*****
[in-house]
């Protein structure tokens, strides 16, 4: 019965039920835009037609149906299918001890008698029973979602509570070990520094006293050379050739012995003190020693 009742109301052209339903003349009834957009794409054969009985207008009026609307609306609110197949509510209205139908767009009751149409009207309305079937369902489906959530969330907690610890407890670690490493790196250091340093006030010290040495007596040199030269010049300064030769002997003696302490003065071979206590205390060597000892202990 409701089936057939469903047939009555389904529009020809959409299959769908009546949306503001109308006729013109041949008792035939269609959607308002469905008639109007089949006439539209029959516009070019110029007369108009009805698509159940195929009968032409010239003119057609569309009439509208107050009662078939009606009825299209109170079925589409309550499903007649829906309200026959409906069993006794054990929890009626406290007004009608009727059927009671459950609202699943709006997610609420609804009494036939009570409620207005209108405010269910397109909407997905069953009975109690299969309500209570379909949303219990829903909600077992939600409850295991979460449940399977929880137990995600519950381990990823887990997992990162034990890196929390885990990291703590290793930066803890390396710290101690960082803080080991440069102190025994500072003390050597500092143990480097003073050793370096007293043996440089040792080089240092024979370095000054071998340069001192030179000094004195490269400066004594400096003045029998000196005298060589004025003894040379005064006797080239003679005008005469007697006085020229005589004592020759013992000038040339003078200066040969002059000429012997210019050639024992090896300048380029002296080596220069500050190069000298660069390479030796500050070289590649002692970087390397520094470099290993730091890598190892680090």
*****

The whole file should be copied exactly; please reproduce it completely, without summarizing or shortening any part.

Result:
[in-house]
């Protein structure tokens, strides 16, 4: 019965039920835009037609149906299918001890008698029973979602509570070990520094006293050379050739012995003190020693 009742109301052209339903003349009834957009794409054969009985207008009026609307609306609110197949509510209205139908767009009751149409009207309305079937369902489906959530969330907690610890407890670690490493790196250091340093006030010290040495007596040199030269010049300064030769002997003696302490003065071979206590205390060597000892202990 409701089936057939469903047939009555389904529009020809959409299959769908009546949306503001109308006729013109041949008792035939269609959607308002469905008639109007089949006439539209029959516009070019110029007369108009009805698509159940195929009968032409010239003119057609569309009439509208107050009662078939009606009825299209109170079925589409309550499903007649829906309200026959409906069993006794054990929890009626406290007004009608009727059927009671459950609202699943709006997610609420609804009494036939009570409620207005209108405010269910397109909407997905069953009975109690299969309500209570379909949303219990829903909600077992939600409850295991979460449940399977929880137990995600519950381990990823887990997992990162034990890196929390885990990291703590290793930066803890390396710290101690960082803080080991440069102190025994500072003390050597500092143990480097003073050793370096007293043996440089040792080089240092024979370095000054071998340069001192030179000094004195490269400066004594400096003045029998000196005298060589004025003894040379005064006797080239003679005008005469007697006085020229005589004592020759013992000038040339003078200066040969002059000429012997210019050639024992090896300048380029002296080596220069500050190069000298660069390479030796500050070289590649002692970087390397520094470099290993730091890598190892680090």